Decisions for casino games are made based on the criteria of expected value. This is not a concept unique to any particular game. The same methodology that developed blackjack strategy is essentially the same one used for video poker or Three Card Poker or Ultimate Texas Hold'em. Some of the toughest decisions are of the type I just described where the Player might have to give up a sure winner to go for a hand that in the long run will pay more, but will have a significantly lower win frequency. The example I gave here is probably not all that hard to follow. Since the sure win is only a single unit, it won't feel like you are giving up much.
But, you may have to make a similar decision if you are dealt a Flush that is also a 4-Card Royal. If you're playing max-coin quarters, you'll be giving up a sure $7.50 to go for that big payout of $1000. IF you're a dollar player, you'll be risking $30 to win $4000. Definitely worth it, but it might just be a little harder to walk away from that sure $30.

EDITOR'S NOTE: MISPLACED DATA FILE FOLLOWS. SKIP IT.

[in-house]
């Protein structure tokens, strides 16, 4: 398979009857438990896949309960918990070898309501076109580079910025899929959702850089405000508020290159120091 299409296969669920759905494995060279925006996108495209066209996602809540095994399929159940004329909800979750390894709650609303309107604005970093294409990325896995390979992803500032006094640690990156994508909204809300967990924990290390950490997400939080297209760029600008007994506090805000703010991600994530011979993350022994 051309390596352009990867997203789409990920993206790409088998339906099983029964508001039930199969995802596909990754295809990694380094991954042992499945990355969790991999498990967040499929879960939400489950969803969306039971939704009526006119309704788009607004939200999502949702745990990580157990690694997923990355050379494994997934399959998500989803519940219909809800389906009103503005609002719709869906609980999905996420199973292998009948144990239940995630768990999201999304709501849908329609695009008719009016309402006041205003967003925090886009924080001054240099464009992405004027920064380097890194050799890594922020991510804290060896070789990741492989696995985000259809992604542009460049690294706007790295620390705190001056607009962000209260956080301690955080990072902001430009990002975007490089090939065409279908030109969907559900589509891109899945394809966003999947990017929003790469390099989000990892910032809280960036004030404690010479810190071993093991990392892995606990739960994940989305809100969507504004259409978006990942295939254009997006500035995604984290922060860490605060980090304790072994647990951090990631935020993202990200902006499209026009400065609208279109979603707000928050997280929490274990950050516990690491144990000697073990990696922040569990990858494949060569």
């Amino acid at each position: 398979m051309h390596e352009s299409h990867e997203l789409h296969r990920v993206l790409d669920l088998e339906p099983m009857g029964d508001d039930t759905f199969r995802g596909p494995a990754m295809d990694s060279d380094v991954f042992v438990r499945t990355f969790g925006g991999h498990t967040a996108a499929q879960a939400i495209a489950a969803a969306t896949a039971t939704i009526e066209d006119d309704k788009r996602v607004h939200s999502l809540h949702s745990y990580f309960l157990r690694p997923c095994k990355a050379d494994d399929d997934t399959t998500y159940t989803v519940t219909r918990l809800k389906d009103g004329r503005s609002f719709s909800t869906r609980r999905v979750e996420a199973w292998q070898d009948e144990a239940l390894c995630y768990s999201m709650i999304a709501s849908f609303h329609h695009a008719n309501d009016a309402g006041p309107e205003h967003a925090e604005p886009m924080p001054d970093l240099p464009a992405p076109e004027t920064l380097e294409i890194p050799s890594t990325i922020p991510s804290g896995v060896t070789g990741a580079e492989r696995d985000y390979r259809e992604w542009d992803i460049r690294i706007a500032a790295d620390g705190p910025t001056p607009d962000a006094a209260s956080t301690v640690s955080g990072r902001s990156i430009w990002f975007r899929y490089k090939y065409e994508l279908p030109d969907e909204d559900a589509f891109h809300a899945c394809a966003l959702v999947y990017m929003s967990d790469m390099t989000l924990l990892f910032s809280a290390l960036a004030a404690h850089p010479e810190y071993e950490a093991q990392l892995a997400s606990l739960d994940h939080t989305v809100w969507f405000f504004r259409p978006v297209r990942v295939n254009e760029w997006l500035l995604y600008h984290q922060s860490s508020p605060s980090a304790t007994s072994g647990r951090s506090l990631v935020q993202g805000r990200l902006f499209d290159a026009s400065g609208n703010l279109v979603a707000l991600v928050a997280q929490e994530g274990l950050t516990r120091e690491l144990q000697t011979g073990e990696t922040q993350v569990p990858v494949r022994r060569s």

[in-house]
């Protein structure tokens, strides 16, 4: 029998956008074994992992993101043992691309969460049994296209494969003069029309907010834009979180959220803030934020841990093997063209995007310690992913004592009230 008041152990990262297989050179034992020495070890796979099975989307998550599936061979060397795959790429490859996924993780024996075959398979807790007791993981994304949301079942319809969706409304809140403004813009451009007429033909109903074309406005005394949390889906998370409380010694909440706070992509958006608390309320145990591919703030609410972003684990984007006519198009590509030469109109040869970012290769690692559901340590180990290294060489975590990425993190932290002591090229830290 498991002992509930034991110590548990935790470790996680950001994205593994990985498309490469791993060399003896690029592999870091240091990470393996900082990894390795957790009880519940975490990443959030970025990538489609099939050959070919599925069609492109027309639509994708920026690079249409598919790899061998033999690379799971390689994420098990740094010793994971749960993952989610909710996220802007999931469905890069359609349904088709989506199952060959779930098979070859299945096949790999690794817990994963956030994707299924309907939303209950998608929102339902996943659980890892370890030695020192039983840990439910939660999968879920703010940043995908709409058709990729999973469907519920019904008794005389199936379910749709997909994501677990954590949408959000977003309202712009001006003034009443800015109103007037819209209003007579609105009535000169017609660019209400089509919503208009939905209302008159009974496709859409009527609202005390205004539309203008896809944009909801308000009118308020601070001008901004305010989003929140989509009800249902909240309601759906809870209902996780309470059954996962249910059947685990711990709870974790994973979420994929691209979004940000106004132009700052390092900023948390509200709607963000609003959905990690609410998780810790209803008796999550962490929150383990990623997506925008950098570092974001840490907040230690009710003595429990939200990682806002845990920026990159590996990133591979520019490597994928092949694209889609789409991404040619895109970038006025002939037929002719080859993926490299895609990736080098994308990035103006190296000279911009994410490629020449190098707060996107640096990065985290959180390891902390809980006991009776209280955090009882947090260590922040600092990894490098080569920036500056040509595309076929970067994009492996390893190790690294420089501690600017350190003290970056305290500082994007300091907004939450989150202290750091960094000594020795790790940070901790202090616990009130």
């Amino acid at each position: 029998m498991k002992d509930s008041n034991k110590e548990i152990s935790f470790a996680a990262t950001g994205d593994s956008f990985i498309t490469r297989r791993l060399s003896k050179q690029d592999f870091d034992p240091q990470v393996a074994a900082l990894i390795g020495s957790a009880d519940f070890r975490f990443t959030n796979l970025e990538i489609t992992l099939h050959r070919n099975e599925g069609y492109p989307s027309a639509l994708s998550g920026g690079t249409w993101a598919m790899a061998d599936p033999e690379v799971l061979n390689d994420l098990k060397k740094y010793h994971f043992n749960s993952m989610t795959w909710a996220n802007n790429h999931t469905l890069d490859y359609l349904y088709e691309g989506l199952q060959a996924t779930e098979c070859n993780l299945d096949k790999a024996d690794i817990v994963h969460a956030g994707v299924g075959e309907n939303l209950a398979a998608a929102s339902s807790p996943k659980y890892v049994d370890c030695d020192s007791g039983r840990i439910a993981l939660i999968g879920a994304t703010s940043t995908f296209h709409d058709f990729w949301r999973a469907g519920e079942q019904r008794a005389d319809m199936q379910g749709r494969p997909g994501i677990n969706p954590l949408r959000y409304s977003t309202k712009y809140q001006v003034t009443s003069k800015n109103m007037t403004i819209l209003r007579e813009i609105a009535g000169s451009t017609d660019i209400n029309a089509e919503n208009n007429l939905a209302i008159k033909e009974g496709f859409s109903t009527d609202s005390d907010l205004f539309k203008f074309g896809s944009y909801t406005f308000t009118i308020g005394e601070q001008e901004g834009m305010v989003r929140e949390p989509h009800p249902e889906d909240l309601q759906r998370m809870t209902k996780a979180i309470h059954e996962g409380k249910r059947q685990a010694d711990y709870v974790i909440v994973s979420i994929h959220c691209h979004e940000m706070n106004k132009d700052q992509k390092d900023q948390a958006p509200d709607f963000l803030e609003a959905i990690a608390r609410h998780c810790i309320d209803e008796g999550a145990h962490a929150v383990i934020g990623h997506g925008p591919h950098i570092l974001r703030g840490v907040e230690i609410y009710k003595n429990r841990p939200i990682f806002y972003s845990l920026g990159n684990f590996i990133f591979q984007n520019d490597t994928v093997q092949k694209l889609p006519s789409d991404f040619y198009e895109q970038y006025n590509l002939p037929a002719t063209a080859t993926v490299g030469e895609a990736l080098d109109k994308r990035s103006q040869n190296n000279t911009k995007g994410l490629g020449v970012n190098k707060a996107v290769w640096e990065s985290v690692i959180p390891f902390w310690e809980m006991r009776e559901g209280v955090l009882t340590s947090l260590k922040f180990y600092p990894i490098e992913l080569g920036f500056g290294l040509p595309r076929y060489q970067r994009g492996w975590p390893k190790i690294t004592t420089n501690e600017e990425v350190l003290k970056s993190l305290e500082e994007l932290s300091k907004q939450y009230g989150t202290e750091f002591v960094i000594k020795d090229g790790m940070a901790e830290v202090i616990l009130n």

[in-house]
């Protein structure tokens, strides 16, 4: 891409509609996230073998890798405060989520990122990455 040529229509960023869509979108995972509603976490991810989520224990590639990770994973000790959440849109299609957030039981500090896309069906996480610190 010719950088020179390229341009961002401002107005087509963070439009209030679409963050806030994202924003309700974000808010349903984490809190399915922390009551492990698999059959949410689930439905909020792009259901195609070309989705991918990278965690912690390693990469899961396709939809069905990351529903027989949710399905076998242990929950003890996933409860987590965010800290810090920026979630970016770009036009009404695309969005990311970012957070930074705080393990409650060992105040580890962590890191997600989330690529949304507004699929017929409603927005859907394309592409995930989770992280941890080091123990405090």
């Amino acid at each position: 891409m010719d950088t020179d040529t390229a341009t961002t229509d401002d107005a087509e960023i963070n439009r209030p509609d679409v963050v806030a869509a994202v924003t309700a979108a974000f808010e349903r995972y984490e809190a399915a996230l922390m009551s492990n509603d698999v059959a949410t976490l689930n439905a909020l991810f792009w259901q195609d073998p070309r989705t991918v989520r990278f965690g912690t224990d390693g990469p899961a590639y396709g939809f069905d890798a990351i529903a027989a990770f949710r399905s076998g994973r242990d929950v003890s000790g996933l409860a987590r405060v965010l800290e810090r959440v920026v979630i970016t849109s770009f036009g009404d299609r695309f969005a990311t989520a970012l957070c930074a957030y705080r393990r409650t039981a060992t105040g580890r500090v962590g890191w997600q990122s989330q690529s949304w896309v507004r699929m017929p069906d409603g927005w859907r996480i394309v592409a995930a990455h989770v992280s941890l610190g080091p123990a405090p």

I received an e-mail this week from a loyal reader who was questioning some of the numbers from my recent column. The column was discussing the definition of payback and had the amount of the buy-in is irrelevant to the discussion of the payback. The example I cited was discussing someone who sat down to play 100 hands of $5 blackjack. With a payback of 99.5%, a Player can expect to lose $2.80. The point of the column was to discuss how this $2.80 will not change no matter how much the Player buys in for. If he buys in for $20 or $100 he will still lose the same $2.80. All that changes is the percent of the Player's bankroll that he will lose. The $2.80 is a fixed amount.
My reader questioned this calculation. Not so much for its pure math, but because I 'ignored' the situation where the Player might lose his first 4 hands be 'bankrupt.' My reader is quite correct. The situation I described ignored the numerous circumstances in which the Player will actually lose his entire buy-in before reaching 100 hands. With a buy-in of only $20, this is fairly likely to occur. Roughly 1 in 16 times, he will lose the first 4 hands and be done right then and there. This doesn't even include the times he may double or split in the first couple of hands and go broke before even 4 hands.